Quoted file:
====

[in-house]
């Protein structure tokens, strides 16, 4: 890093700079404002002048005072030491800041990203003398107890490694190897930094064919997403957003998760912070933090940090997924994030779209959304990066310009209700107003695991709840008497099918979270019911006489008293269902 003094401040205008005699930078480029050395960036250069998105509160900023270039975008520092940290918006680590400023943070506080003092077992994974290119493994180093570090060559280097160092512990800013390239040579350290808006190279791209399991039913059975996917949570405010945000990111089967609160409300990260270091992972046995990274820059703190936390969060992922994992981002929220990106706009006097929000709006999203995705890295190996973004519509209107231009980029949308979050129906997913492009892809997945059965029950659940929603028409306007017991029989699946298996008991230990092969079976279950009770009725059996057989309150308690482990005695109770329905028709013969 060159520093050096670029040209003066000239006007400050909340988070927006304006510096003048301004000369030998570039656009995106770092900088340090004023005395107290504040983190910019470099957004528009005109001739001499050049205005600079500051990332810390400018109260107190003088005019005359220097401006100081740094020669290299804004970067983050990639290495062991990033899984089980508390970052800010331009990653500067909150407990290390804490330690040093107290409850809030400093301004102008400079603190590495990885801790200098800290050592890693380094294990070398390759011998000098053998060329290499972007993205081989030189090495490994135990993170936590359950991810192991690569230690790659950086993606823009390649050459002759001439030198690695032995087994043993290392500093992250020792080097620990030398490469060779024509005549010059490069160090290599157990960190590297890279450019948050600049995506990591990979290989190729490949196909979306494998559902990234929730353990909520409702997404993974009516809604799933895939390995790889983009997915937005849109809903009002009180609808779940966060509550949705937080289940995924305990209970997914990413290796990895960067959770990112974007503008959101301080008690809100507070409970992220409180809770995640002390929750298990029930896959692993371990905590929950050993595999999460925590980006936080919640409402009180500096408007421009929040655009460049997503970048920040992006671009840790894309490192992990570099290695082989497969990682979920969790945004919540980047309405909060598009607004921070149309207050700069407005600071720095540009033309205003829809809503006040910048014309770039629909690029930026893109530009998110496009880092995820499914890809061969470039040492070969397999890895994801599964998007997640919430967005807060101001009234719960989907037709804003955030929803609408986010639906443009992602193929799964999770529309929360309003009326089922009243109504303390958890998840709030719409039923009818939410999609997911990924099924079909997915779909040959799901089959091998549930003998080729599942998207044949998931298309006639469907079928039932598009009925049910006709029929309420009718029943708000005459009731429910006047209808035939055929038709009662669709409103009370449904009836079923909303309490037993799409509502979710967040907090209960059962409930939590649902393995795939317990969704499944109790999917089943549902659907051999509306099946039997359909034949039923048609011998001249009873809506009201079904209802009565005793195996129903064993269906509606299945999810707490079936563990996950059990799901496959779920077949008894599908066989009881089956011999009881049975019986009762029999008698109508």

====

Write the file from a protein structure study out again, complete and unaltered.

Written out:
[in-house]
């Protein structure tokens, strides 16, 4: 890093700079404002002048005072030491800041990203003398107890490694190897930094064919997403957003998760912070933090940090997924994030779209959304990066310009209700107003695991709840008497099918979270019911006489008293269902 003094401040205008005699930078480029050395960036250069998105509160900023270039975008520092940290918006680590400023943070506080003092077992994974290119493994180093570090060559280097160092512990800013390239040579350290808006190279791209399991039913059975996917949570405010945000990111089967609160409300990260270091992972046995990274820059703190936390969060992922994992981002929220990106706009006097929000709006999203995705890295190996973004519509209107231009980029949308979050129906997913492009892809997945059965029950659940929603028409306007017991029989699946298996008991230990092969079976279950009770009725059996057989309150308690482990005695109770329905028709013969 060159520093050096670029040209003066000239006007400050909340988070927006304006510096003048301004000369030998570039656009995106770092900088340090004023005395107290504040983190910019470099957004528009005109001739001499050049205005600079500051990332810390400018109260107190003088005019005359220097401006100081740094020669290299804004970067983050990639290495062991990033899984089980508390970052800010331009990653500067909150407990290390804490330690040093107290409850809030400093301004102008400079603190590495990885801790200098800290050592890693380094294990070398390759011998000098053998060329290499972007993205081989030189090495490994135990993170936590359950991810192991690569230690790659950086993606823009390649050459002759001439030198690695032995087994043993290392500093992250020792080097620990030398490469060779024509005549010059490069160090290599157990960190590297890279450019948050600049995506990591990979290989190729490949196909979306494998559902990234929730353990909520409702997404993974009516809604799933895939390995790889983009997915937005849109809903009002009180609808779940966060509550949705937080289940995924305990209970997914990413290796990895960067959770990112974007503008959101301080008690809100507070409970992220409180809770995640002390929750298990029930896959692993371990905590929950050993595999999460925590980006936080919640409402009180500096408007421009929040655009460049997503970048920040992006671009840790894309490192992990570099290695082989497969990682979920969790945004919540980047309405909060598009607004921070149309207050700069407005600071720095540009033309205003829809809503006040910048014309770039629909690029930026893109530009998110496009880092995820499914890809061969470039040492070969397999890895994801599964998007997640919430967005807060101001009234719960989907037709804003955030929803609408986010639906443009992602193929799964999770529309929360309003009326089922009243109504303390958890998840709030719409039923009818939410999609997911990924099924079909997915779909040959799901089959091998549930003998080729599942998207044949998931298309006639469907079928039932598009009925049910006709029929309420009718029943708000005459009731429910006047209808035939055929038709009662669709409103009370449904009836079923909303309490037993799409509502979710967040907090209960059962409930939590649902393995795939317990969704499944109790999917089943549902659907051999509306099946039997359909034949039923048609011998001249009873809506009201079904209802009565005793195996129903064993269906509606299945999810707490079936563990996950059990799901496959779920077949008894599908066989009881089956011999009881049975019986009762029999008698109508």